Having languished on the festival circuit for the past few years – including a showing at the London Film Festival back in 2011 – Richard Linklater’s Bernie (2011) finally makes its way into UK cinemas this week, reuniting the School of Rock director with ‘hot-cold’ Hollywood star Jack Black. Black plays the titular Bernie, a small town Texas mortician who enters into a demanding friendship with elderly widow Marjorie (Shirley MacLaine); a relationship which provokes a sort of inquisition amongst the nosey locals. Bernie is an inherently charitable character, loved around the sleepy town of Carthage for his gracious and benevolent nature.
It therefore comes as quite a surprise when he forms a close bond with the aforementioned Marjorie, infamous for her offensive and anti-social behaviour. As time goes by, Bernie soon finds himself taking on something of a subordinate role, as the widow starts pushing him to the limit, preventing him from undertaking the typical community roles that he thrives upon. Bernie thus decides to murder (!?) his elderly friend before covering up her death. It’s then left to the local district attorney Danny Buck (Matthew McConaughey) to get to the bottom of this heinous case.
Linklater certainly directs Bernie in an intriguing fashion. It’s effectively set up as a mockumentary, incorporating faux vox pop interviews with local residents to discuss the series of events upon which the film is based. This style, however, isn’t entirely consistent, the interviews intertwined with a more conventional narrative. This juxtaposition works well for the most part, striking a balance between being both naturalistic and far-fetched (albeit based on a true story). The beauty of Linklater’s approach is that we never quite understand our lead character. Bernie appears incredibly kind and sympathetic, and in turn we spend the majority of the film attempting to work out whether he’s being truly genuine or not.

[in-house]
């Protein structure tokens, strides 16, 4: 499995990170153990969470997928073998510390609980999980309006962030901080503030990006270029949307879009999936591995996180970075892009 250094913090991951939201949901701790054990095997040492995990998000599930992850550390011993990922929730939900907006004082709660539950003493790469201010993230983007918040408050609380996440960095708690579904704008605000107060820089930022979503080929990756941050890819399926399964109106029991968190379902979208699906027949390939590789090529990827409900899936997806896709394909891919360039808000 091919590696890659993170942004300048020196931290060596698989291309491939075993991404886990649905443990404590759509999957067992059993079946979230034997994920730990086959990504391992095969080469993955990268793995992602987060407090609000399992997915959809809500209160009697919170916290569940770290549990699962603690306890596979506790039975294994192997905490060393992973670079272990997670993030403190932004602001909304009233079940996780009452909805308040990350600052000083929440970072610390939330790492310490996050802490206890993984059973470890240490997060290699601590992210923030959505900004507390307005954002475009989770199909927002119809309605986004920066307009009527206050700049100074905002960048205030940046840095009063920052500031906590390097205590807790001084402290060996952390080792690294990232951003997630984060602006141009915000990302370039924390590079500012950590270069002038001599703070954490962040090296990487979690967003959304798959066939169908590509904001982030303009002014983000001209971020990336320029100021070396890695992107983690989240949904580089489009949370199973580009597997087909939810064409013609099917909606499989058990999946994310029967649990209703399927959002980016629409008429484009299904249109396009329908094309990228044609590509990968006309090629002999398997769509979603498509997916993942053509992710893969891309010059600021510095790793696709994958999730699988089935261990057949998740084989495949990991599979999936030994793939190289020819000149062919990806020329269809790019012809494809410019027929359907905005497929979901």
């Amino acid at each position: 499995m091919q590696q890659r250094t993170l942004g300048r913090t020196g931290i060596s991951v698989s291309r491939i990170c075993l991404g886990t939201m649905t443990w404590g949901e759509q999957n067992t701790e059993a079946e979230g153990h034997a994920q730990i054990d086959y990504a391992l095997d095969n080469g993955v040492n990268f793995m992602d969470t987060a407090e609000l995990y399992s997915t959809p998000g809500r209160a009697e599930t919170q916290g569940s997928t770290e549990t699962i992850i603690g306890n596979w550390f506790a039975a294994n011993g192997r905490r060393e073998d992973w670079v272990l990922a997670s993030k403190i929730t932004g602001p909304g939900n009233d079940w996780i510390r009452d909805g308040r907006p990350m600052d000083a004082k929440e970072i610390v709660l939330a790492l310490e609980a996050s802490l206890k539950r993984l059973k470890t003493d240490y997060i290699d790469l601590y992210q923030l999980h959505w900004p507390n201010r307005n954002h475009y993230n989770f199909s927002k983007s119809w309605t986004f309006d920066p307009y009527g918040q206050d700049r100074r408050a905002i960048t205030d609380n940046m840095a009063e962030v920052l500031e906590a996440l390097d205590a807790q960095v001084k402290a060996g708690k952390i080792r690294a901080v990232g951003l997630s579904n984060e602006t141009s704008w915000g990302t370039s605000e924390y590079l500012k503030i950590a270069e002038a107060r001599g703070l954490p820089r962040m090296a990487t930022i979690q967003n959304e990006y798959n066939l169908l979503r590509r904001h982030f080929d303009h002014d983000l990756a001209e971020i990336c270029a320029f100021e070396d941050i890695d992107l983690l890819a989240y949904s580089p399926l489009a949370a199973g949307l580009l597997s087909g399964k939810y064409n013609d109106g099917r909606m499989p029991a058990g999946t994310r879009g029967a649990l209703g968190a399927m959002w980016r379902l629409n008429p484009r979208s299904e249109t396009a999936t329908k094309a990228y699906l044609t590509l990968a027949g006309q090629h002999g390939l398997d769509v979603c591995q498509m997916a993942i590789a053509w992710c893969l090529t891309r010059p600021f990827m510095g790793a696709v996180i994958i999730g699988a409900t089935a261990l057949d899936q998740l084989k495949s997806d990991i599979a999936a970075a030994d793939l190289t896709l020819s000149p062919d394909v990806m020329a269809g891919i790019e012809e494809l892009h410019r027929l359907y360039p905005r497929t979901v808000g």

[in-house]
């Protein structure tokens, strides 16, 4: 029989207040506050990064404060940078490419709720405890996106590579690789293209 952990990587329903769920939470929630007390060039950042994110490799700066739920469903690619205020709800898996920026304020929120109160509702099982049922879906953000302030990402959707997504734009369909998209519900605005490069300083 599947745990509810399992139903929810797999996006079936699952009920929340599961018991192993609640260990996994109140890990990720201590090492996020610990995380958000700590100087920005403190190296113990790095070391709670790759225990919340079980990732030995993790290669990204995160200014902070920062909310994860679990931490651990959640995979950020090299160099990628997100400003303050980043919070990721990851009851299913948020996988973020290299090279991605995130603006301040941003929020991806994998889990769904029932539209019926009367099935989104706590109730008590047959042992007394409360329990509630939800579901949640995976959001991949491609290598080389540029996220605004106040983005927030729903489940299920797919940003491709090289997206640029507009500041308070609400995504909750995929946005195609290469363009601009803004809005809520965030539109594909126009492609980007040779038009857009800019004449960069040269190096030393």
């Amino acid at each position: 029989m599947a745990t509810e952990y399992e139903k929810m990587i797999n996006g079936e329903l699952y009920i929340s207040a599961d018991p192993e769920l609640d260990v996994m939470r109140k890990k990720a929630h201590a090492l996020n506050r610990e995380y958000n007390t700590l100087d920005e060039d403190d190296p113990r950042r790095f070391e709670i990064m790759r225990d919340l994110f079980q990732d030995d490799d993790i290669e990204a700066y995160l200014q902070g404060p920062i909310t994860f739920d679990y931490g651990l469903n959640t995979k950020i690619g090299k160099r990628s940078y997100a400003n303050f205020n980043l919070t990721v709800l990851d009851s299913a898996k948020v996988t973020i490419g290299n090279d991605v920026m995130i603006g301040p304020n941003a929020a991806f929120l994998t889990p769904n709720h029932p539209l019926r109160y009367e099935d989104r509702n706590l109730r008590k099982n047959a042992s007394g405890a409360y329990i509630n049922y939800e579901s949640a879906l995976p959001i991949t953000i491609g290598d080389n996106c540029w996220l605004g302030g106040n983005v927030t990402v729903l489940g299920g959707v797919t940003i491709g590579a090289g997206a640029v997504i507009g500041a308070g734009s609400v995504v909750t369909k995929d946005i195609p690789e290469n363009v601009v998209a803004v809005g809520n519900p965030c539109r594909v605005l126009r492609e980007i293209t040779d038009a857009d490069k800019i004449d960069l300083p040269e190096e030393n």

Black fits the role of Bernie like a glove, turning in one of his best performances to date. The ageing MacLaine is similarly impressive as a devious harridan Marjorie, with eyes still capable of lighting up the screen. Ensuring we have a full-house, McConaughey continues his rich vein of form (following on from last year’s Killer Joe and Magic Mike) with another commendable turn – and yet another character replete with cowboy hat. Perhaps that’s the secret to McConaughey recent on-screen hot streak; give the homegrown Texan actor a hat and watch him go.
There are certainly flaws to be found in Linklater’s darkly comic drama. The film’s slow, almost tepid opening scenes initially struggle to fully comprehend Linklater’s own artistic intentions – perhaps one of the main factors that has led to its massively delayed UK release. Thankfully, however, by the time you settle yourself into Bernie, you begin to realise what a brave piece of indie cinema it actually is underneath it all. There’s something heartbreaking about this tale and its bizarre central protagonist, expertly portrayed by Black; it’s just a shame that it’s caught between so many layers of awkward quirkiness.